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Biophys J. 2007 Jun 1;92(11):3792-803. Epub 2007 Mar 16.

A molecular model for intercellular synchronization in the mammalian circadian clock.

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Department of Chemical Engineering, Massachusetts Institute of Technology, Cambridge, Massachusetts, USA.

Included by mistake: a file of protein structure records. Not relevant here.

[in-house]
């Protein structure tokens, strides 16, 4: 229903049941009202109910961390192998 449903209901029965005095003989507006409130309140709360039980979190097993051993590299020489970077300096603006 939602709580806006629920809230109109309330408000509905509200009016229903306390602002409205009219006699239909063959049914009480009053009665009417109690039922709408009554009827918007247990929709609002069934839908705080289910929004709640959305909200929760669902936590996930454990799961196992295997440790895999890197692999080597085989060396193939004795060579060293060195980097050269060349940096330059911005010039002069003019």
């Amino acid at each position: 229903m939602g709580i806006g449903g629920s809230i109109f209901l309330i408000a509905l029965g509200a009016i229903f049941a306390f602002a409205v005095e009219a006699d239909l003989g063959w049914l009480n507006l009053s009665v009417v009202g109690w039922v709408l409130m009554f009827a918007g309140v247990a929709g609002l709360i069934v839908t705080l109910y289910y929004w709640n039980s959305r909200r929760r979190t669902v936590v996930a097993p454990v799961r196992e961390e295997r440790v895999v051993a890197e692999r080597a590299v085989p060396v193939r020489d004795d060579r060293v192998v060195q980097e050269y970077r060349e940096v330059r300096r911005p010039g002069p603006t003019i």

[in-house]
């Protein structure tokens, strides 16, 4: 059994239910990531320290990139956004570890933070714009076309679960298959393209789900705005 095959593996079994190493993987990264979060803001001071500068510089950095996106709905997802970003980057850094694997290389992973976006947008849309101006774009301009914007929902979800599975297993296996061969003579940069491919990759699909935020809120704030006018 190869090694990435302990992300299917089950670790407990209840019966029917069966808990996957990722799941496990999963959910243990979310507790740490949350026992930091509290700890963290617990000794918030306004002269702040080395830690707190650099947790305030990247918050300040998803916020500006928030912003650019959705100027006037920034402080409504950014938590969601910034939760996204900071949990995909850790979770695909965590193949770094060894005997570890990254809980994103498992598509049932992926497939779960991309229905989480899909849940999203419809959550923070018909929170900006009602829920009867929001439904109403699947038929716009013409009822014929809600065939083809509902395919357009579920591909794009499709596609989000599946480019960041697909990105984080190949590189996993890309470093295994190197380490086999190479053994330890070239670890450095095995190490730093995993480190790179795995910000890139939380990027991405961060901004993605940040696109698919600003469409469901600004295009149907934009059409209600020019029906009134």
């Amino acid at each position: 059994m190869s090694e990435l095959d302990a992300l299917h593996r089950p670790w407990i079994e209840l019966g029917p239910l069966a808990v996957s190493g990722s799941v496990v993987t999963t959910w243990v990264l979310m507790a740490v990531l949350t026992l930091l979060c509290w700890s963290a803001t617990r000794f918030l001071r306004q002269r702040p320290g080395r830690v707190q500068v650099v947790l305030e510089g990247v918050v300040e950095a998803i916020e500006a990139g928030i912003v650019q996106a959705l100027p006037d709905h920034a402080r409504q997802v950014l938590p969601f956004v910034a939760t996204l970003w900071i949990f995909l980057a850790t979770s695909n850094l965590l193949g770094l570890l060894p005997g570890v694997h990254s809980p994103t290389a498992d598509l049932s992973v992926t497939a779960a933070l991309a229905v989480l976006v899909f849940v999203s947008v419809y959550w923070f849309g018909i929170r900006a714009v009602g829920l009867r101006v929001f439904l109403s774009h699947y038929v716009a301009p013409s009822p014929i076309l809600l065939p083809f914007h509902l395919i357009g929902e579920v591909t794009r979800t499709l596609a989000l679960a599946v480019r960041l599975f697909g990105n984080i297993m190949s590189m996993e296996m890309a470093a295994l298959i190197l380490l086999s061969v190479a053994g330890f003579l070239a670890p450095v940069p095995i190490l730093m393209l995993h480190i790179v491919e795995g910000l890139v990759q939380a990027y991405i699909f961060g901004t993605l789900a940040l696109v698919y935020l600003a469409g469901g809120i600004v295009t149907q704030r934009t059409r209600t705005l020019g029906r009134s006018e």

The mechanisms and consequences of synchrony among heterogeneous oscillators are poorly understood in biological systems. We present a multicellular, molecular model of the mammalian circadian clock that incorporates recent data implicating the neurotransmitter vasoactive intestinal polypeptide (VIP) as the key synchronizing agent. The model postulates that synchrony arises among circadian neurons because they release VIP rhythmically on a daily basis and in response to ambient light. Two basic cell types, intrinsically rhythmic pacemakers and damped oscillators, are assumed to arise from a distribution of Period gene transcription rates. Postsynaptic neurons show time-of-day dependent responses to VIP binding through a signaling cascade that activates Period mRNA transcription. The heterogeneous cell ensemble model self-synchronizes, entrains to ambient light-dark cycles, and desynchronizes in constant bright light or upon removal of VIP signaling. The degree of synchronicity observed depends on cell-specific features (e.g., mean and variability of parameters within the rhythm-generating loop), in addition to the more commonly studied effect of intercellular coupling strength. These simulations closely replicate experimental data and predict that heterogeneous oscillations (e.g., sustained, damped, and arrhythmic) arise from small differences in the molecular parameters between cells, that damped oscillators participate in entrainment and synchrony of the ensemble of cells, and that constant light desynchronizes oscillators by maximizing VIP release.

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